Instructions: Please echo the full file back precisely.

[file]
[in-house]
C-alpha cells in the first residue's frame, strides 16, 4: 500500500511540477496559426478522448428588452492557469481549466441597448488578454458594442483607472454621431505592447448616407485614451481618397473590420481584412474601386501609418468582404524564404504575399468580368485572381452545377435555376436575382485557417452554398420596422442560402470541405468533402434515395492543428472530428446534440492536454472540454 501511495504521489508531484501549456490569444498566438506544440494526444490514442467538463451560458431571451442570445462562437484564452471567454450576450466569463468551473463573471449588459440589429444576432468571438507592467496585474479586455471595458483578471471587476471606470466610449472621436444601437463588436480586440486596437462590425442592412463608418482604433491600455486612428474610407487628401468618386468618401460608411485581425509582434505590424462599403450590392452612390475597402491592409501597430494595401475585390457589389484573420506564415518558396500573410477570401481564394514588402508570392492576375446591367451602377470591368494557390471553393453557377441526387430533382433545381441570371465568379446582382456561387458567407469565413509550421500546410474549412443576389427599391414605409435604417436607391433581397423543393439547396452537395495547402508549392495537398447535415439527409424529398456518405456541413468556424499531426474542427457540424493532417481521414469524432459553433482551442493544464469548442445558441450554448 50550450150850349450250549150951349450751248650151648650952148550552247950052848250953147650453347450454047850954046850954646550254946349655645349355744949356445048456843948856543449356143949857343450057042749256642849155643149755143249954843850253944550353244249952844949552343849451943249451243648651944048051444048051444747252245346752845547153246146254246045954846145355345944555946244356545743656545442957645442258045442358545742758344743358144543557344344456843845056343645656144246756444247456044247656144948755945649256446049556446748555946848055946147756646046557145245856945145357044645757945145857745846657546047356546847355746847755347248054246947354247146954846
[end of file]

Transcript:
[in-house]
C-alpha cells in the first residue's frame, strides 16, 4: 500500500511540477496559426478522448428588452492557469481549466441597448488578454458594442483607472454621431505592447448616407485614451481618397473590420481584412474601386501609418468582404524564404504575399468580368485572381452545377435555376436575382485557417452554398420596422442560402470541405468533402434515395492543428472530428446534440492536454472540454 501511495504521489508531484501549456490569444498566438506544440494526444490514442467538463451560458431571451442570445462562437484564452471567454450576450466569463468551473463573471449588459440589429444576432468571438507592467496585474479586455471595458483578471471587476471606470466610449472621436444601437463588436480586440486596437462590425442592412463608418482604433491600455486612428474610407487628401468618386468618401460608411485581425509582434505590424462599403450590392452612390475597402491592409501597430494595401475585390457589389484573420506564415518558396500573410477570401481564394514588402508570392492576375446591367451602377470591368494557390471553393453557377441526387430533382433545381441570371465568379446582382456561387458567407469565413509550421500546410474549412443576389427599391414605409435604417436607391433581397423543393439547396452537395495547402508549392495537398447535415439527409424529398456518405456541413468556424499531426474542427457540424493532417481521414469524432459553433482551442493544464469548442445558441450554448 50550450150850349450250549150951349450751248650151648650952148550552247950052848250953147650453347450454047850954046850954646550254946349655645349355744949356445048456843948856543449356143949857343450057042749256642849155643149755143249954843850253944550353244249952844949552343849451943249451243648651944048051444048051444747252245346752845547153246146254246045954846145355345944555946244356545743656545442957645442258045442358545742758344743358144543557344344456843845056343645656144246756444247456044247656144948755945649256446049556446748555946848055946147756646046557145245856945145357044645757945145857745846657546047356546847355746847755347248054246947354247146954846